Thus far in this series on object oriented programming in C , we have learnt the basics of classes and objects and have touched upon the private data members and public member functions, including use of getters and setters in C . When dealing with a class, we create different objects and call a number of functions on them. Have you ever wondered: How does the compiler know on which object the function was called and to change the variables of which object inside that function? This is done using this pointer in C .
A constructor in a class is a special function called at instantiation of an object, or declaration of an object. What it does is simple: it does everything that you require to be done automatically every time an object of your class is created. This helps us to avoid system crashes and makes sure that the object we create does not always create variable or data that is unacceptable for our program. This will become clearer to you as you read on.
I previously mentioned in Basics of Object Oriented Programming that the main body of any class that we write in our program is usually written in a separate file called .cpp file and its declarations in another header file .h file. This is done in order to avoid clustering of the class definition with the execution body of the program. It makes it pretty easy and efficient to put all the classes in separate files in a large program. This is then included later in a main file and its functions are used in the manner we like. Here is the detailed procedure for it.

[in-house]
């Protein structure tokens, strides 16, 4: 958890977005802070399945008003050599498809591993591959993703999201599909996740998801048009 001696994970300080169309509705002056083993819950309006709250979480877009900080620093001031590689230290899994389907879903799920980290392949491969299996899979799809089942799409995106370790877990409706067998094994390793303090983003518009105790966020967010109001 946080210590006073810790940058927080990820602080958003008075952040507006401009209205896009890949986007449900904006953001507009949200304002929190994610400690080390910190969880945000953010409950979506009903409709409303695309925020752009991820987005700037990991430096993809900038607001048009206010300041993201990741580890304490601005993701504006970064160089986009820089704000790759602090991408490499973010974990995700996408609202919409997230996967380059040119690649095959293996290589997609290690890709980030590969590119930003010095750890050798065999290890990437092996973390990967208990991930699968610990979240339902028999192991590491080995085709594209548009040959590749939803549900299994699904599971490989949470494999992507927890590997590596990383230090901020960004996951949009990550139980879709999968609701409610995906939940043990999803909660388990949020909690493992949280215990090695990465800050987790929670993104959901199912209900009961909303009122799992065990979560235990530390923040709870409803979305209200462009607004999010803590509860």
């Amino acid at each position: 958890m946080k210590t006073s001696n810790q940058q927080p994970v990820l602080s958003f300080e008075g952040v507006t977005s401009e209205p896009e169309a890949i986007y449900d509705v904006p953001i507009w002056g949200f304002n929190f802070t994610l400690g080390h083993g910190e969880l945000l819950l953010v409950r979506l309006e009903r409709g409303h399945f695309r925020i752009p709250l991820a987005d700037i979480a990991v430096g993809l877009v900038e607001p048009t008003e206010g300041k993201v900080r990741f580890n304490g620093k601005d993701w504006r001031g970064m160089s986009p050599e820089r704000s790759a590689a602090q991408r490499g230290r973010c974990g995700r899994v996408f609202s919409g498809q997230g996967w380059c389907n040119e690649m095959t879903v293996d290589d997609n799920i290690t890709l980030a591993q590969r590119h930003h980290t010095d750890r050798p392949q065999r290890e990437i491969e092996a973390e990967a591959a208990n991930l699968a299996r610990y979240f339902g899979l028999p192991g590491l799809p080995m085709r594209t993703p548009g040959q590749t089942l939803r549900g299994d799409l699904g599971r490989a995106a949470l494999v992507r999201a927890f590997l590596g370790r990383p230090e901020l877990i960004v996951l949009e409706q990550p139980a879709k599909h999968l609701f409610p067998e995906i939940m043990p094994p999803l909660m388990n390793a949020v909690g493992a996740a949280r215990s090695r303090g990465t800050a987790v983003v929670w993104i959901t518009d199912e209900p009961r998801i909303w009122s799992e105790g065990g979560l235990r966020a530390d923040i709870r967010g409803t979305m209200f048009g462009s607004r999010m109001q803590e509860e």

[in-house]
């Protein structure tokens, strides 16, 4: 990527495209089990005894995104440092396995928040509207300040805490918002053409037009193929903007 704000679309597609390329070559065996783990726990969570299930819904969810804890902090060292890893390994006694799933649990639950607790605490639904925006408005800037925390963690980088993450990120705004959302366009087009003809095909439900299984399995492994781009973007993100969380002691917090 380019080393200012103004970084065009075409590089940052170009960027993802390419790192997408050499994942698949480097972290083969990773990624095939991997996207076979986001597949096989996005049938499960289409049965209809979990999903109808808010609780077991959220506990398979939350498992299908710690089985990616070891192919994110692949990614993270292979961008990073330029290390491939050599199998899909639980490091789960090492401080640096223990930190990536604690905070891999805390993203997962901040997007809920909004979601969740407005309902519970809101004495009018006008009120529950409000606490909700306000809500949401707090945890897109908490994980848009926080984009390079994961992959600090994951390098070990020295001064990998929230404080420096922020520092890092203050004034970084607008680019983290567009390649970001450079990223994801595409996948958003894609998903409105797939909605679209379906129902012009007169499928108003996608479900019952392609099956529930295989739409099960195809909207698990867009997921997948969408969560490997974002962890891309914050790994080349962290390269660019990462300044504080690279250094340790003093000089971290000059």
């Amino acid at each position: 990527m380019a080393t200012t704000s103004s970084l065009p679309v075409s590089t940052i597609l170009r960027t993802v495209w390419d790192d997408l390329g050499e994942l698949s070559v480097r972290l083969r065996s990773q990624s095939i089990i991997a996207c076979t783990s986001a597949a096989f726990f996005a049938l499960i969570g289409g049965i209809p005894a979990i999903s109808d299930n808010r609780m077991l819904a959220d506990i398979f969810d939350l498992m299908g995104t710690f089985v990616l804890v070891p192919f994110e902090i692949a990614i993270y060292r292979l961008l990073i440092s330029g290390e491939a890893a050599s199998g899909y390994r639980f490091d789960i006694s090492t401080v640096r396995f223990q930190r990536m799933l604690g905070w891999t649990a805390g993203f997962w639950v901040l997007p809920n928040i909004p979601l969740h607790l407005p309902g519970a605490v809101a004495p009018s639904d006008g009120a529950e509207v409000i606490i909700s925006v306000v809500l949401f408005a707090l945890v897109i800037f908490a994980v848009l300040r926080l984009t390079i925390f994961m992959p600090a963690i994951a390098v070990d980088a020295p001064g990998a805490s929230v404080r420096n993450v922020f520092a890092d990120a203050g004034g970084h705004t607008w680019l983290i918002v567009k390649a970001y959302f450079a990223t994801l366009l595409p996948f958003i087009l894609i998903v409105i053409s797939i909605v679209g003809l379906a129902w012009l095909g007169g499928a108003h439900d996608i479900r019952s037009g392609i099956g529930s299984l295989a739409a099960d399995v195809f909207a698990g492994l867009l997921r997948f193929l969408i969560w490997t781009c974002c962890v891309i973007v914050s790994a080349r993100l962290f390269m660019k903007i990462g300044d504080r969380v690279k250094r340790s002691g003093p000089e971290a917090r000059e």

This article is the first in a series which will be centered around object oriented programming in C++ for beginners. However, the hope is that programmers of a more intermediate to advanced level who are looking to refresh their basic object oriented programming skills. First we start with an introduction to object oriented programming using C++.